From a flows perspective, 2017 has been a good year so far for the SPDR S&P Retail ETF (XRT). In the past five trading sessions, the ETF picked up $350 million in new assets, more than doubling its total assets under management to $624 million.
Ordinarily, that might be big news. However, a look under the hood reveals XRT routinely has large fluctuations in the amount of assets that it holds. Some of it has to do with changes in the prices of the ETF's underlying holdings―which can be volatile―but most of it has to do with big traders quickly coming in and out of the fund.
Some ETFs are used by investors (think Vanguard funds, which are held for years), and some are used by traders, which are held for much shorter time periods. XRT is the latter.
Assets in the fund fell below $300 million at the end of last year, tripled to almost $900 million a few days later and then edged modestly lower to over $600 million. Clearly, someone is making big bets on retail and using XRT as the vehicle to do so.
XRT Assets Under Management
A Volatile Industry
It's understandable why retail stocks would be a focus for traders. The group swings around wildly based on the ever-shifting outlook for the domestic economy and changing profit expectations for individual companies.
Retailers shot higher in November and early December amid speculation that Trump's victory would be a boon for the U.S. economy, spurring consumers to spend more.
But then reports of tepid holiday sales began trickling out, dampening enthusiasm for the group. Last week, Macy's, Kohl's and Barnes & Noble reported disappointing sales figures for the holiday season, fueling selling across the retail industry.
Adding to the confusion, research firm Adobe Digital Insights reported a few days ago that online retail sales surged 11% year-over-year during the November through December holiday period to a record $91.7 billion. Incidentally, e-commerce giant Amazon.com accounted for the bulk of those sales―38%, according to a separate report from Slice Intelligence―far ahead of second-place Best Buy's 3.9%.
XRT Vs. RTH
The good-news-one-day, bad-news-another cycle is great for traders looking for swings, and may be what attracts them to retail ETFs such as XRT.
The fund holds all retail stocks across the U.S. market and equal-weights them, giving small and midsize companies a much greater weighting than they would otherwise have. In XRT's portfolio, a retail giant such as Amazon has the same weighting as Shutterfly, a tiny company by comparison. Additionally, struggling apparel stocks are the largest subindustry in XRT's portfolio, accounting for a quarter of the fund.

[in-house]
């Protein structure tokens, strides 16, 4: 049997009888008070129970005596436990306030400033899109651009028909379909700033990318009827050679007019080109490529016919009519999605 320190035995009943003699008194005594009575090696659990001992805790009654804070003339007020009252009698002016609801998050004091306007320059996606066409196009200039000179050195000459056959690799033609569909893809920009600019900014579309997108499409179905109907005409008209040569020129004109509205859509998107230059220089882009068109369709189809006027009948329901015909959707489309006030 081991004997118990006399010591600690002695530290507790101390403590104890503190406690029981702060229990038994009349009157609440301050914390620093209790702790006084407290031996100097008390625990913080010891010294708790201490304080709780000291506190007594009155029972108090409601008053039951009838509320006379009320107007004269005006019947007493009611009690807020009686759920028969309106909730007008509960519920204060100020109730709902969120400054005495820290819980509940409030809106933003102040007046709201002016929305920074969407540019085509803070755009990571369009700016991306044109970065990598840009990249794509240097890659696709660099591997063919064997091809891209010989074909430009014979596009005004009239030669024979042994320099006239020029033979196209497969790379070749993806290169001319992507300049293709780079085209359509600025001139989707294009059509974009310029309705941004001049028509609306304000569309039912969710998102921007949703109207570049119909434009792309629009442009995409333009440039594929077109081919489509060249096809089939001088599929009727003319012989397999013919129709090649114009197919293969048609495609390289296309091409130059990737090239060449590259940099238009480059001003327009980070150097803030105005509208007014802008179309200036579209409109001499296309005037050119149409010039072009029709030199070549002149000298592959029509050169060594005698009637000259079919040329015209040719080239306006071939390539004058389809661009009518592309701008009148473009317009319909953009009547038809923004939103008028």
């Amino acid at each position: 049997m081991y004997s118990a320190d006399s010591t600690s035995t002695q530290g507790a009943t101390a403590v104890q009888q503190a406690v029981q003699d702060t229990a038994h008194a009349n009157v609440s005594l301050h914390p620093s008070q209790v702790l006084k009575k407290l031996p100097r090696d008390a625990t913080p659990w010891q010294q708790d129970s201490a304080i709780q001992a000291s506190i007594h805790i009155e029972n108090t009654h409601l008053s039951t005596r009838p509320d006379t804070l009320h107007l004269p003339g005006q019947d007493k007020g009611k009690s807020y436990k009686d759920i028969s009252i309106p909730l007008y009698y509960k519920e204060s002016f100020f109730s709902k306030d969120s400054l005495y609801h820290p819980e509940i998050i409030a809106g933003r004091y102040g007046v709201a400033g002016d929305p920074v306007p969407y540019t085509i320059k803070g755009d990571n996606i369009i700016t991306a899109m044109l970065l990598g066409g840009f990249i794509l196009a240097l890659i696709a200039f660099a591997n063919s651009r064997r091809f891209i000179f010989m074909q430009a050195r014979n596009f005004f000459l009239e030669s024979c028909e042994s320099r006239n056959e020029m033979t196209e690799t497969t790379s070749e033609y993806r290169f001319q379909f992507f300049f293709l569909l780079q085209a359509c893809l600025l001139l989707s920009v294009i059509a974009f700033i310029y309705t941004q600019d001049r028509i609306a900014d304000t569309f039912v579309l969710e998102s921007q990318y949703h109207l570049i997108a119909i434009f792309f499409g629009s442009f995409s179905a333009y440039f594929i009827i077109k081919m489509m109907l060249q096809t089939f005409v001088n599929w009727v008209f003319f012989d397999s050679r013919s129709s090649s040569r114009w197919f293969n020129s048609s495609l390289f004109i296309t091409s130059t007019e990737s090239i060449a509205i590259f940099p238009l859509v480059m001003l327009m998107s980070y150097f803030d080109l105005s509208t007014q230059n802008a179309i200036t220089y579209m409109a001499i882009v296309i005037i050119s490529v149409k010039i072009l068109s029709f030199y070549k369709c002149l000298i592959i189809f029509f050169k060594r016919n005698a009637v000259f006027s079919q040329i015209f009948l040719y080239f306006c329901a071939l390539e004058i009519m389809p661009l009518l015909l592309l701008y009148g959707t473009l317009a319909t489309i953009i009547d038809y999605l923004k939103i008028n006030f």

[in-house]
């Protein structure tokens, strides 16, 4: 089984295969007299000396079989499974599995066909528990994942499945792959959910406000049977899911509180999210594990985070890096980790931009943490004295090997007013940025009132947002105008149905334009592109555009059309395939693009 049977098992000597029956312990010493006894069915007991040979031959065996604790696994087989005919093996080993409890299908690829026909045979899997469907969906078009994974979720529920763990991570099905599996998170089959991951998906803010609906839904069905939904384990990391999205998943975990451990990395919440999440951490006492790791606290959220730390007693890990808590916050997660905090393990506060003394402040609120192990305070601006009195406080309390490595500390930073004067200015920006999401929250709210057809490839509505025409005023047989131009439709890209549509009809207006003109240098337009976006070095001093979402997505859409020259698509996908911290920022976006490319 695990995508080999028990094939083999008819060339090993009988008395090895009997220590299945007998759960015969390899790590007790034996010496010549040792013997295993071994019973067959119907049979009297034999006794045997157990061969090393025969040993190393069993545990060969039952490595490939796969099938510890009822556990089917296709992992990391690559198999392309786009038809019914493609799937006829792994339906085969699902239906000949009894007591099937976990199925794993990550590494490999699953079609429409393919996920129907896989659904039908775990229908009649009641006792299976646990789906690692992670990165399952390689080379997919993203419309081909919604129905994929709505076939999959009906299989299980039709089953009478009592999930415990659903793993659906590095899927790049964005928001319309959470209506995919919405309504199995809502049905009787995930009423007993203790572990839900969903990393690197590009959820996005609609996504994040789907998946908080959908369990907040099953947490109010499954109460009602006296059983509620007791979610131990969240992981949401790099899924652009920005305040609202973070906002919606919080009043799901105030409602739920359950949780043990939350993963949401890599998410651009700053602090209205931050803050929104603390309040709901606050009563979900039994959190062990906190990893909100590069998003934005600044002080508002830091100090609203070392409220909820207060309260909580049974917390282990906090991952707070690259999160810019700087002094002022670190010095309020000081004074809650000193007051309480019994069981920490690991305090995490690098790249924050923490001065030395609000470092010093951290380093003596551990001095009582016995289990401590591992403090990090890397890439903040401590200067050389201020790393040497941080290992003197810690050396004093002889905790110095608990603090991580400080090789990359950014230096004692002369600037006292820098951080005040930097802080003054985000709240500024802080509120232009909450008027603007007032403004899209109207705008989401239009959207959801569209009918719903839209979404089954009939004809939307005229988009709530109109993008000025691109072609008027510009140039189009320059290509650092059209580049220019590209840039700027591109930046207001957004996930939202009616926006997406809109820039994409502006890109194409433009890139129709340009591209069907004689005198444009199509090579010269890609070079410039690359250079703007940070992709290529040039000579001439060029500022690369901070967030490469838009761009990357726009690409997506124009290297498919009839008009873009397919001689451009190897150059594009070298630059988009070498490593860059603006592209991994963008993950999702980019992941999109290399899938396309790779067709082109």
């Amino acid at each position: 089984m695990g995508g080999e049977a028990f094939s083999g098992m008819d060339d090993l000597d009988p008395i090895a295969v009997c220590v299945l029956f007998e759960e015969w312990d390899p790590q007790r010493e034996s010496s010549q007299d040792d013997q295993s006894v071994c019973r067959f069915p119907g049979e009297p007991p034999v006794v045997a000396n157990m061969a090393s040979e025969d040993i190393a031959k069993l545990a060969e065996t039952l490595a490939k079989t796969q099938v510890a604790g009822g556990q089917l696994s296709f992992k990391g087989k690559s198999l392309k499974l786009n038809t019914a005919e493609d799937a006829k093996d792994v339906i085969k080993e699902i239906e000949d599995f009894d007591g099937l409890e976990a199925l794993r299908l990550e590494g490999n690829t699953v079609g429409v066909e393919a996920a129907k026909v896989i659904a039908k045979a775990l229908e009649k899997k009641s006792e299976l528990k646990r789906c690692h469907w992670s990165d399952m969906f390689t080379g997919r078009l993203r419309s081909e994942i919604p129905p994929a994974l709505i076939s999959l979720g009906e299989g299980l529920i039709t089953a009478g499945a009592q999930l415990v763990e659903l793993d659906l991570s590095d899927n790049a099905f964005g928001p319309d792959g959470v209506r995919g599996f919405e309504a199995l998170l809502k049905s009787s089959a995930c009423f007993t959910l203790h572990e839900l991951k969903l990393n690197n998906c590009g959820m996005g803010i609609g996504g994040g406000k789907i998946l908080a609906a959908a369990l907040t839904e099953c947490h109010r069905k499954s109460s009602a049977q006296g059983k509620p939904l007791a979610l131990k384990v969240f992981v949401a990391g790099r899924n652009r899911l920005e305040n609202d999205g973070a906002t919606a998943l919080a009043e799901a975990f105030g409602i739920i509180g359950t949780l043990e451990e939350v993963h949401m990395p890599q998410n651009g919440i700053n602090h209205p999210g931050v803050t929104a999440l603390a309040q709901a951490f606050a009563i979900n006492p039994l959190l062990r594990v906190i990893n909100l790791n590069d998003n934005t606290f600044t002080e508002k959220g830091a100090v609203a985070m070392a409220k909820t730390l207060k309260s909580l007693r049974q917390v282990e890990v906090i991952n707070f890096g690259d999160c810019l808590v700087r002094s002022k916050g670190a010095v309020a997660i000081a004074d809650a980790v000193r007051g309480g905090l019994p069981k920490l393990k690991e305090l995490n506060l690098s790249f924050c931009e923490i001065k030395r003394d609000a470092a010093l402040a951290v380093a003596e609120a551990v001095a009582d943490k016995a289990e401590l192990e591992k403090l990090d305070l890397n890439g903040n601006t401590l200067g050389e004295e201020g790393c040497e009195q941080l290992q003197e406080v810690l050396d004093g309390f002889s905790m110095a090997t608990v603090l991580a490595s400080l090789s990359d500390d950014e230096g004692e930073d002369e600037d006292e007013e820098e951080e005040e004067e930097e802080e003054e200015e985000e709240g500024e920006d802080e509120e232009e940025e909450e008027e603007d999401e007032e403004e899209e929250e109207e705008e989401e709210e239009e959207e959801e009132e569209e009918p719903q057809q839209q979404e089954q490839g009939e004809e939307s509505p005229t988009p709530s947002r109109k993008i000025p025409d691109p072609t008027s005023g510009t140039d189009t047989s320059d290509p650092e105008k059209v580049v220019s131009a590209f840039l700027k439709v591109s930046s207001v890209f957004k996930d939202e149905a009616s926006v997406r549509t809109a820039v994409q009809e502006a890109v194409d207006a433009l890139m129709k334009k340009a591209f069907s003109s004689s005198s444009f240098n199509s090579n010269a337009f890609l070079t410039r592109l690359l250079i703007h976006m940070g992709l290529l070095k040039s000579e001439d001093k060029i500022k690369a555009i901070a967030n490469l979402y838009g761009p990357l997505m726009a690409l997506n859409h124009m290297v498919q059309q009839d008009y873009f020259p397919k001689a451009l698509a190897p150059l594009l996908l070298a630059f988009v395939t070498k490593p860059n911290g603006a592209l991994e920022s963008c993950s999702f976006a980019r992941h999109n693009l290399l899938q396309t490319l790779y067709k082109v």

Those two factors make XRT a volatile fund, ripe for trading. However, for investors less concerned about swings and more interested in long-term performance, XRT isn't necessarily the best option.
The VanEck Vectors Retail ETF (RTH), the second-largest retail fund, with almost $100 million in assets, has handily outperformed XRT in the past five years. In the same time that XRT rose by 78%, RTH climbed 119%.
5-Year Returns For XRT, RTH
RTH's outperformance stems from its index, which tracks a market-cap-weighted basket of the 25 largest U.S.-listed retailers, a top-heavy approach that contrasts sharply with that of XRT. In fact, Amazon alone makes up 15.8% of RTH's portfolio, while the top 10 holdings combined account for 63% of the fund's portfolio.
RTH's methodology has served it well in the past few years, as top holdings such as Amazon, Home Depot and Lowe's rocketed higher. There's no guarantee RTH will continue to outperform, but it's a unique option worth considering for retail investors.
Two New Offerings
Indeed, retail ETFs is an area where no two funds are the same. In addition to XRT and RTH, there are the Direxion Daily Retail Bull 3x Shares (RETL)―a leveraged product―and the multifactor PowerShares Dynamic Retail Portfolio (PMR).
There are also two new offerings that launched just last year. The Amplify Online Retail ETF (IBUY) holds a basket of global retail stocks that derive most of their revenues from online sales, something that may appeal to investors who believe that an increasing share of retail sales will be online.
Meanwhile, the First Trust Nasdaq Retail ETF (FTXD) is another multifactor product that focuses on low volatility, value and price appreciation.
The table below contains the six retail ETFs currently available on the market and key information about them.
|XRT||SPDR S&P Retail ETF||State Street Global Advisors||0.35%||$623.88M||Equity: U.S. Retail|
|RTH||VanEck Vectors Retail ETF||Van Eck||0.35%||$97.55M||Equity: Global Retail|
|RETL||Direxion Daily Retail Bull 3x Shares||Direxion||0.96%||$35.78M||Leveraged Equity: U.S. Retail|
|PMR||PowerShares Dynamic Retail Portfolio||Invesco PowerShares||0.63%||$21.36M||Equity: U.S. Retail|
|IBUY||Amplify Online Retail||Amplify||0.65%||$5.59M||Equity: Global Retail|
|FTXD||First Trust Nasdaq Retail ETF||First Trust||0.60%||$1.96M||Equity: U.S. Retail|
At the time of writing, the author did not own any of the securities mentioned. Contact Sumit Roy at [email protected].